Most of us who are familiar with CBD know it as a balm to anxiety, an anti-inflammatory supplement, a topical wonder compound, and an effective sleep aid. In a medical context, it’s also used safely by patients of all ages to manage seizures. A new study CBD may very well have another headline-worthy use: It can curb opioid cravings. A study released this week by the American Journal of Psychiatry suggested that CBD has the potential to play a key role in curbing opioid addiction rates by reducing cravings and anxiety in an addiction treatment setting.
Opioids are highly addictive, and addiction is accompanied by intense cravings, so the most effective treatments currently on the market function by way of craving reduction. A report in CNN pointed out that while buprenorphine and methadone are already approved to offset these intense cravings, only one in three people at addiction treatment centers actually receives them. Due to a variety of factors, there’s also a huge racial disparity in addiction treatment.
These existing treatments are opioid formulations, so they can cause side effects like constipation and headache, not to mention a whole list of other effects that can occur if the dosage is not calibrated correctly. In contrast, the CBD study showed that even large doses of CBD had no serious adverse effects and did not affect participants’ cognition in a significant way. Study author Yasmin Hurd added to CNN, “It’s not addictive. No one is diverting it. It doesn’t get you high.”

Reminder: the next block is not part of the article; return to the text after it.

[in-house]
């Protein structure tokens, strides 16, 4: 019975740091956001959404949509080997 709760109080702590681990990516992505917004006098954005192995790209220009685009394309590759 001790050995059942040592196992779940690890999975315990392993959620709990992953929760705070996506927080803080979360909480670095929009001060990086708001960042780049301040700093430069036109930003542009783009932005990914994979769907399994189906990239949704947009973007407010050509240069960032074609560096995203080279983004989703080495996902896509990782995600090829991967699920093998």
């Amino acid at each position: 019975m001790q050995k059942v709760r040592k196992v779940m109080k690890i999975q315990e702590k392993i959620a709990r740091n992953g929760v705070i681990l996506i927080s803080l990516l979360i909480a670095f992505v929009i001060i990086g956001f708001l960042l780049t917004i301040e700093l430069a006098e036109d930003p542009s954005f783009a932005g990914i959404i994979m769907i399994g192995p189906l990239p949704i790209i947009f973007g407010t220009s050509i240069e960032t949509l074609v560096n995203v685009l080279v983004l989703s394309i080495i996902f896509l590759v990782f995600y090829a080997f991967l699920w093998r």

More importantly, CBD worked to reduce cravings and anxiety for her study’s participants, all of whom were long-time heroin users recruited from various treatment centers and halfway houses. The participants were given a dose of either 400mg of CBD, 800mg of CBD, or a placebo once a day over the course of three days, then monitored at several different periods to see what effects the dosage would have on measures like heart rate, cortisol levels, and cognition. (Neither the participants nor the researchers knew who was on what course of treatment.) In addition to undergoing physiological measurements, participants were asked to self-rate their level of craving and anxiety after being presented with visual cues like images of drug paraphernalia. Hurd explained to NBC News that these visual cues were critical to the study because “environmental cues are one of the strongest triggers for relapse and continued drug use.”
The results were conclusive: in the one- and two-hour window following either the lower or higher CBD administration, participants experienced less anxiety and significant reductions in their cravings for heroin, rating their cravings as two to three times weaker than had those who’d taken the placebo; these benefits lasted a week after they completed their three-day course of treatment and long after CBD is thought to remain in the body. Heart rate and cortisol levels in the CBD groups were measurably lower too, reinforcing the participants’ subjective reports.
With only 42 participants, the study was small, so the findings are considered preliminary. The results, however, demonstrate the clear precedent for researchers to conduct further CBD-opioid studies with a larger pool of participants. “A successful non-opioid medication would add significantly to the existing addiction medication toolbox to help reduce the growing death toll and enormous health care costs,” said Hurd in a statement. Future research will need to confirm the findings of this study, as well as tease out whether CBD will be beneficial for users of all types of opioids, including prescription drugs.